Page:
YET STILL ANOTHER EXAMPLE, U.S. Pat. No. 4,887,819 to Walker teaches a board game incorporating various gambling methods. A player uses either a card game similar to blackjack or a slot machine to determine the number of spaces to be moved along a segmented path, the particular game being selected by the instructions contained in the segment on which the player landed on the prior move. Each segment also contains further instructions, some of those instructions designating a further gambling apparatus and giving odds. These further apparatuses are a roulette fame or a dice game, and the player landing on that segment may gamble at these games at the designated odds. Other players can join in the gambling when the roulette game and the dice game are played. The objective of the game is for a player to avoid penalties designated on the game board, acquire a majority of the playing chips until either all of the other players become "busted" or the casino bank becomes "busted".

STILL YET ANOTHER EXAMPLE, U.S. Pat. No. 4,943,062 to Gillette teaches a housing that contains a plurality of tetrahedron shaped dice. The faces of the dice bear one or more indicia. The housing includes a tumbling compartment in which all of the dice are shaken and a smaller plurality of pyramidal shaped cavities in which certain of the dice are then disposed for viewing. At least a portion of one face of each die is visible through the wall of the housing in one embodiment, while at least a portion of two faces of each die is visible in another embodiment.

YET STILL ANOTHER EXAMPLE, U.S. Pat. No. 4,989,874 to Freitas teaches a set of lottery game dice to aid in selecting six numbers between "one" and "forty-nine" to "fifty-three" that are regular decahedron shaped. The total of the numbers displayed on the six dice are obtained by using some dice having eight surfaces displaying numbers and some displaying nine numbers. The dice are formed by providing one or two of the ten surfaces with an extending convex numbered surface to prevent the die from settling on that surface, thus eliminating one or two available surfaces for display.

STILL YET ANOTHER EXAMPLE, U.S. Pat. No. 4,989,875 to Capy et al. teaches die containing eight planar hexagonal surfaces and six convex portions capable of producing random results when thrown. The convex faces are dimensioned so as to constitute areas of unstable equilibrium to favor positioning of the die on one of the hexagonal surfaces when so thrown. The die can be marked with card values and suits associated with a deck of playing cards whereby a set containing the marked dice can be utilized to play poker card games. Moreover, the card values and suits can be positioned on the dice so that marking of the dice can be performed in a two pass printing process.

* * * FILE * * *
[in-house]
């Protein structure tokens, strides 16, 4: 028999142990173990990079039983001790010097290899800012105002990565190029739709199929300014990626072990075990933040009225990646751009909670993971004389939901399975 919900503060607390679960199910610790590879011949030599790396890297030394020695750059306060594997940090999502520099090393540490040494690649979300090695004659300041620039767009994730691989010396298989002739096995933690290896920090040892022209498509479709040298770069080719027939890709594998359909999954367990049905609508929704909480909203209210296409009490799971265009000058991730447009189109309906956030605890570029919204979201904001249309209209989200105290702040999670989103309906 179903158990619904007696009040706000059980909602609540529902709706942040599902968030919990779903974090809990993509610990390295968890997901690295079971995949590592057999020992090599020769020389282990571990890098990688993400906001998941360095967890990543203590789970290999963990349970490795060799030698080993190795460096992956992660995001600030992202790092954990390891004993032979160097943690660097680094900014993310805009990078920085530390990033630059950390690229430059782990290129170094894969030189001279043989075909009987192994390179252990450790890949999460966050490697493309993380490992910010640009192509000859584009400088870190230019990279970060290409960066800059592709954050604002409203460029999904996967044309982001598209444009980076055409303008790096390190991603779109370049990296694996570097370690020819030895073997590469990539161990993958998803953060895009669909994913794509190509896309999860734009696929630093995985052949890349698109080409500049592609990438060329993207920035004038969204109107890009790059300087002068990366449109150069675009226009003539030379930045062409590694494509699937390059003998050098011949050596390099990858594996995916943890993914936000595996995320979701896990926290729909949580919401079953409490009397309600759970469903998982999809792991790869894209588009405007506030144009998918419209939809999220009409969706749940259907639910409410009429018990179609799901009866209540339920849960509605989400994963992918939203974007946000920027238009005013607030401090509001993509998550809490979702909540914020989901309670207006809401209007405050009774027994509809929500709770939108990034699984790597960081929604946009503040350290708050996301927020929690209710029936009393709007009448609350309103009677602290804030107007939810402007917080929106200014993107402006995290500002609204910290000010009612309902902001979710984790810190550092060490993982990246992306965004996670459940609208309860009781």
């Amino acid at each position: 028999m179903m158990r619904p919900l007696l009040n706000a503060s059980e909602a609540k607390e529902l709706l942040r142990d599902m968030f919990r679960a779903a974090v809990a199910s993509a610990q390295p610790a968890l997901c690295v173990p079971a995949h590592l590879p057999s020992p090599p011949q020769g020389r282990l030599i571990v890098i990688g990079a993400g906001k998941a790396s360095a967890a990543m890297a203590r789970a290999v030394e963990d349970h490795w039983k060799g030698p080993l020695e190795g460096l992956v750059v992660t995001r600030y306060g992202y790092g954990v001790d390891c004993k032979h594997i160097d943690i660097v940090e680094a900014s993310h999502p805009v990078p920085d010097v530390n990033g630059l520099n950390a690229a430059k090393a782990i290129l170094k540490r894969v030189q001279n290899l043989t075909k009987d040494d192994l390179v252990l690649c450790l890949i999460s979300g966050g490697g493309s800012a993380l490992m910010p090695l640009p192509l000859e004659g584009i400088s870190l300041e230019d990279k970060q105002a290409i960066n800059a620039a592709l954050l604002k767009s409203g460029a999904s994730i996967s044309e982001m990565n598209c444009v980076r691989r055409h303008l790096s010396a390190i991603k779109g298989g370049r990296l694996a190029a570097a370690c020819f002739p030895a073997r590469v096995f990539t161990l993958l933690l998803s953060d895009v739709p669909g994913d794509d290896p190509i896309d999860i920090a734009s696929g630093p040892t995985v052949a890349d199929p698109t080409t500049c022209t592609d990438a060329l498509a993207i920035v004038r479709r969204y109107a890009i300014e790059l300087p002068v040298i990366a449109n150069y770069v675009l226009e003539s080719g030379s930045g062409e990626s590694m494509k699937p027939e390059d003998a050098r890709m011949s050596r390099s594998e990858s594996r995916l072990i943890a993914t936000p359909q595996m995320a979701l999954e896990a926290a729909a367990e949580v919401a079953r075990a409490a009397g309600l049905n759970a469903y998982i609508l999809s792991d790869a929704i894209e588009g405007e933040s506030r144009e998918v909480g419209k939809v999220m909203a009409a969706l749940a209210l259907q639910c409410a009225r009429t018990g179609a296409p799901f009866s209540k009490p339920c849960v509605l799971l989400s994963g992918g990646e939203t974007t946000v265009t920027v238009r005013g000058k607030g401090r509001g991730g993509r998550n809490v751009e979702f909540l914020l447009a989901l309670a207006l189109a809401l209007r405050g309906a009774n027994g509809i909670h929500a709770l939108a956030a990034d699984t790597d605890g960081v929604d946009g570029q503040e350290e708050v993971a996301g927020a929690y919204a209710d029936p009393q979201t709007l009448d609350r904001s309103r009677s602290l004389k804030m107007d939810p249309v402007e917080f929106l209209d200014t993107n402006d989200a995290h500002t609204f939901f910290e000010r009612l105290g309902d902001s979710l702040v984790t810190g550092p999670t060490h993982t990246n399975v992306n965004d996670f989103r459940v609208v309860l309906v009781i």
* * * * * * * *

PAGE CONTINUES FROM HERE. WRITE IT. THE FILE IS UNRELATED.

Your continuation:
YET STILL ANOTHER EXAMPLE, U.S. Pat. No. 5,224,708 to Gathman et al. teaches 12-sided and 20-sided dice which have a suit symbol and a value symbol on each surface representing one of the various playing cards in a standard 52 card playing deck. The 12-sided die will carry 3 different value symbols for each of the 4 suits and, accordingly, will depict 12 different cards, one on each of its surfaces which are identically shaped pentagons. A game is disclosed which employ three or more of such dice, all identical. In another embodiment a 20-sided die is provided which carries 5 values of each of the four suits. In all embodiments, parallel, opposing surfaces will bear the same value symbol and no two surfaces adjoined together along a common edge will bear the same suit symbol. This symmetrical arrangement provides for integrity of chance in re-rolling the dice and complete randomness of chance.

STILL YET ANOTHER EXAMPLE, U.S. Pat. No. 5,261,666 to Chen et al. teaches a game device comprising mainly a geometric body having at least two flat external faces, each of the flat external faces is provided with at least one indicating piece, each of the indicating piece is provided with at least one indicating face, each of the indicating faces is provided with at least one indicium.

YET STILL ANOTHER EXAMPLE, German Patent No. DE3152-034-A to Ernst teaches a teaching aid used to pose random questions, particularly, but not exclusively during musical instruction, e.g. to identify notes or intervals or chords of a tone scale and point them out on a keyboard, or note values, key signatures, tempi, other symbols etc. It consists of a multi-faceted regular solid with parallel opposite faces, such as an octahedron, or a dodecahedron with pentagonal faces, the symbols being shown on the respective faces. The solid is thrown as a die after which the uppermost symbol is to be identified.